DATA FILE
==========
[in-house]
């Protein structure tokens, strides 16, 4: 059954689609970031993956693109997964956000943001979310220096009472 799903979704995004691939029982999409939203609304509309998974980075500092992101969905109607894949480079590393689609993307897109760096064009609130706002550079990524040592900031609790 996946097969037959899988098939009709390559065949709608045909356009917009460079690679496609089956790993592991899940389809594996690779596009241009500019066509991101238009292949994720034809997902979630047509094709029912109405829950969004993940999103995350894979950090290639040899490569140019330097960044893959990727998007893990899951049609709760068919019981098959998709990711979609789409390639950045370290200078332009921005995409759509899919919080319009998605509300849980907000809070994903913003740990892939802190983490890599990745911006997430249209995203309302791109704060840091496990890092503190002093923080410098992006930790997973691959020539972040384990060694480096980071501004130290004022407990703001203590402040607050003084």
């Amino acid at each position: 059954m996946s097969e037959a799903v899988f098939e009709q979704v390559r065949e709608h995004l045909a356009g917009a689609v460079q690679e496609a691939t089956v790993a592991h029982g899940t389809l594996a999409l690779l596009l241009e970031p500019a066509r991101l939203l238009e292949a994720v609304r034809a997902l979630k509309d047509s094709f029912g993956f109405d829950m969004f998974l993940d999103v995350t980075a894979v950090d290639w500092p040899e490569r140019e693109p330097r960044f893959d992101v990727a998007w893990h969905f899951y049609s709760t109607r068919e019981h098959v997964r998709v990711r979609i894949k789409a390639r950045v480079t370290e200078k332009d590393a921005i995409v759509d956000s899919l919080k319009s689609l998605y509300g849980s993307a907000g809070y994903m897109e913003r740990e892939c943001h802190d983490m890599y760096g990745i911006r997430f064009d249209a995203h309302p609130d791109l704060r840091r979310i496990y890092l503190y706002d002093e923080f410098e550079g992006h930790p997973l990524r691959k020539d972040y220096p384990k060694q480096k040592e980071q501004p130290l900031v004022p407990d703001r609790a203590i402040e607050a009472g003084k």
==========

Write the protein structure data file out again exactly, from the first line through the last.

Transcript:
[in-house]
């Protein structure tokens, strides 16, 4: 059954689609970031993956693109997964956000943001979310220096009472 799903979704995004691939029982999409939203609304509309998974980075500092992101969905109607894949480079590393689609993307897109760096064009609130706002550079990524040592900031609790 996946097969037959899988098939009709390559065949709608045909356009917009460079690679496609089956790993592991899940389809594996690779596009241009500019066509991101238009292949994720034809997902979630047509094709029912109405829950969004993940999103995350894979950090290639040899490569140019330097960044893959990727998007893990899951049609709760068919019981098959998709990711979609789409390639950045370290200078332009921005995409759509899919919080319009998605509300849980907000809070994903913003740990892939802190983490890599990745911006997430249209995203309302791109704060840091496990890092503190002093923080410098992006930790997973691959020539972040384990060694480096980071501004130290004022407990703001203590402040607050003084």
């Amino acid at each position: 059954m996946s097969e037959a799903v899988f098939e009709q979704v390559r065949e709608h995004l045909a356009g917009a689609v460079q690679e496609a691939t089956v790993a592991h029982g899940t389809l594996a999409l690779l596009l241009e970031p500019a066509r991101l939203l238009e292949a994720v609304r034809a997902l979630k509309d047509s094709f029912g993956f109405d829950m969004f998974l993940d999103v995350t980075a894979v950090d290639w500092p040899e490569r140019e693109p330097r960044f893959d992101v990727a998007w893990h969905f899951y049609s709760t109607r068919e019981h098959v997964r998709v990711r979609i894949k789409a390639r950045v480079t370290e200078k332009d590393a921005i995409v759509d956000s899919l919080k319009s689609l998605y509300g849980s993307a907000g809070y994903m897109e913003r740990e892939c943001h802190d983490m890599y760096g990745i911006r997430f064009d249209a995203h309302p609130d791109l704060r840091r979310i496990y890092l503190y706002d002093e923080f410098e550079g992006h930790p997973l990524r691959k020539d972040y220096p384990k060694q480096k040592e980071q501004p130290l900031v004022p407990d703001r609790a203590i402040e607050a009472g003084k």